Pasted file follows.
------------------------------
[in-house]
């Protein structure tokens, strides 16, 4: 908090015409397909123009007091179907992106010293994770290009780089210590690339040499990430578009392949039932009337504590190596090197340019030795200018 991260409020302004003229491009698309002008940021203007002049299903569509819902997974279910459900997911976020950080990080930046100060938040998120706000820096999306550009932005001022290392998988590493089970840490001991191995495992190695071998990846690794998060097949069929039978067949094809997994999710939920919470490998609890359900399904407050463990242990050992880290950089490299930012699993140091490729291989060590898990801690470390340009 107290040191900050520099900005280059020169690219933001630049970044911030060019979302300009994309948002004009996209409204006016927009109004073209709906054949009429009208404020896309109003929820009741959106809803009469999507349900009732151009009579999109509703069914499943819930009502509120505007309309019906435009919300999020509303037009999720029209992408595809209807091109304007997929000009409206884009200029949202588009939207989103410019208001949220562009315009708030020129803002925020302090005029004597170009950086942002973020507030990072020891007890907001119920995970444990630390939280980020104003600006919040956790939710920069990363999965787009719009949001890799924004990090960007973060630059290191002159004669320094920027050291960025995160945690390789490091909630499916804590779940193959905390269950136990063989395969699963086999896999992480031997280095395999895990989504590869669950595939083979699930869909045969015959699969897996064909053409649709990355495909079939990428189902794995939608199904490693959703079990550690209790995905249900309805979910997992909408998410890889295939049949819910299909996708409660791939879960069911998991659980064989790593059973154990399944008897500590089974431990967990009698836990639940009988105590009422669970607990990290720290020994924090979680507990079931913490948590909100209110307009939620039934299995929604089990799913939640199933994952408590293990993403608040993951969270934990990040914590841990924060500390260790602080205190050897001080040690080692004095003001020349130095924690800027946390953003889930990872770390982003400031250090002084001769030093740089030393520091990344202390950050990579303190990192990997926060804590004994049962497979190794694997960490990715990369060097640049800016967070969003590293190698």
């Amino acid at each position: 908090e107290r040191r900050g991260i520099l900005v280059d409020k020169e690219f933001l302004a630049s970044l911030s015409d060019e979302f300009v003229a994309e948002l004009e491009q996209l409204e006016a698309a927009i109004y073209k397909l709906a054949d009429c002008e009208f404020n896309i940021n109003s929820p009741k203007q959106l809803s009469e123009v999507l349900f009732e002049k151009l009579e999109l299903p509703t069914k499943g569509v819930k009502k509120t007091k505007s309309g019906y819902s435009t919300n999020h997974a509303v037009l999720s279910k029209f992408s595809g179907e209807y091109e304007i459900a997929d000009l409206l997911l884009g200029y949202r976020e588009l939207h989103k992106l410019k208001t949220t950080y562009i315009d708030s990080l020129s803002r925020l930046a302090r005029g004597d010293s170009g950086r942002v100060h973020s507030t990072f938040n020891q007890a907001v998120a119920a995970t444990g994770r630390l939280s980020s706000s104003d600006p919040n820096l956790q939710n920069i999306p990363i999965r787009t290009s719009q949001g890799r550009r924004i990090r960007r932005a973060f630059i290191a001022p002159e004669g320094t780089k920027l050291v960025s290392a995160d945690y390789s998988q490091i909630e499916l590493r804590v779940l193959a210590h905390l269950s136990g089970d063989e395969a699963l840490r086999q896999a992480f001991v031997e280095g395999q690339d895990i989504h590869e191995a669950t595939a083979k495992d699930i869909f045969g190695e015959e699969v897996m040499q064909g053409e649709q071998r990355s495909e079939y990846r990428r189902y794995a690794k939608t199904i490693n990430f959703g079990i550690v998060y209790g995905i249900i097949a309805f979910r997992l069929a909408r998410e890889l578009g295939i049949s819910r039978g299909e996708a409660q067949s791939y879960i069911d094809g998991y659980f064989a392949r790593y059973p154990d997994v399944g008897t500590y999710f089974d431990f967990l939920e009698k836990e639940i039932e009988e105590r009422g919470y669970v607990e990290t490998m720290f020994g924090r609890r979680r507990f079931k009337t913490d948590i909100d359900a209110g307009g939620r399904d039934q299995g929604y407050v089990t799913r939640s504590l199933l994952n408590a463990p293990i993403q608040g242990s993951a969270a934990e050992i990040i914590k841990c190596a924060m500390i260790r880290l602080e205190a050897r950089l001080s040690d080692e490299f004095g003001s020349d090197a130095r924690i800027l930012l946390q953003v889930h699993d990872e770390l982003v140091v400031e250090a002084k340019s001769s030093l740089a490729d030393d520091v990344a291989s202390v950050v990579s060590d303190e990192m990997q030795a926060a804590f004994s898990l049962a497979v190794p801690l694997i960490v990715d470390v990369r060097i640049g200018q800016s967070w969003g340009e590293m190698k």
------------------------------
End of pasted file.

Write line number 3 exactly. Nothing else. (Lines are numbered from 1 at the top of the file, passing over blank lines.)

């Amino acid at each position: 908090e107290r040191r900050g991260i520099l900005v280059d409020k020169e690219f933001l302004a630049s970044l911030s015409d060019e979302f300009v003229a994309e948002l004009e491009q996209l409204e006016a698309a927009i109004y073209k397909l709906a054949d009429c002008e009208f404020n896309i940021n109003s929820p009741k203007q959106l809803s009469e123009v999507l349900f009732e002049k151009l009579e999109l299903p509703t069914k499943g569509v819930k009502k509120t007091k505007s309309g019906y819902s435009t919300n999020h997974a509303v037009l999720s279910k029209f992408s595809g179907e209807y091109e304007i459900a997929d000009l409206l997911l884009g200029y949202r976020e588009l939207h989103k992106l410019k208001t949220t950080y562009i315009d708030s990080l020129s803002r925020l930046a302090r005029g004597d010293s170009g950086r942002v100060h973020s507030t990072f938040n020891q007890a907001v998120a119920a995970t444990g994770r630390l939280s980020s706000s104003d600006p919040n820096l956790q939710n920069i999306p990363i999965r787009t290009s719009q949001g890799r550009r924004i990090r960007r932005a973060f630059i290191a001022p002159e004669g320094t780089k920027l050291v960025s290392a995160d945690y390789s998988q490091i909630e499916l590493r804590v779940l193959a210590h905390l269950s136990g089970d063989e395969a699963l840490r086999q896999a992480f001991v031997e280095g395999q690339d895990i989504h590869e191995a669950t595939a083979k495992d699930i869909f045969g190695e015959e699969v897996m040499q064909g053409e649709q071998r990355s495909e079939y990846r990428r189902y794995a690794k939608t199904i490693n990430f959703g079990i550690v998060y209790g995905i249900i097949a309805f979910r997992l069929a909408r998410e890889l578009g295939i049949s819910r039978g299909e996708a409660q067949s791939y879960i069911d094809g998991y659980f064989a392949r790593y059973p154990d997994v399944g008897t500590y999710f089974d431990f967990l939920e009698k836990e639940i039932e009988e105590r009422g919470y669970v607990e990290t490998m720290f020994g924090r609890r979680r507990f079931k009337t913490d948590i909100d359900a209110g307009g939620r399904d039934q299995g929604y407050v089990t799913r939640s504590l199933l994952n408590a463990p293990i993403q608040g242990s993951a969270a934990e050992i990040i914590k841990c190596a924060m500390i260790r880290l602080e205190a050897r950089l001080s040690d080692e490299f004095g003001s020349d090197a130095r924690i800027l930012l946390q953003v889930h699993d990872e770390l982003v140091v400031e250090a002084k340019s001769s030093l740089a490729d030393d520091v990344a291989s202390v950050v990579s060590d303190e990192m990997q030795a926060a804590f004994s898990l049962a497979v190794p801690l694997i960490v990715d470390v990369r060097i640049g200018q800016s967070w969003g340009e590293m190698k």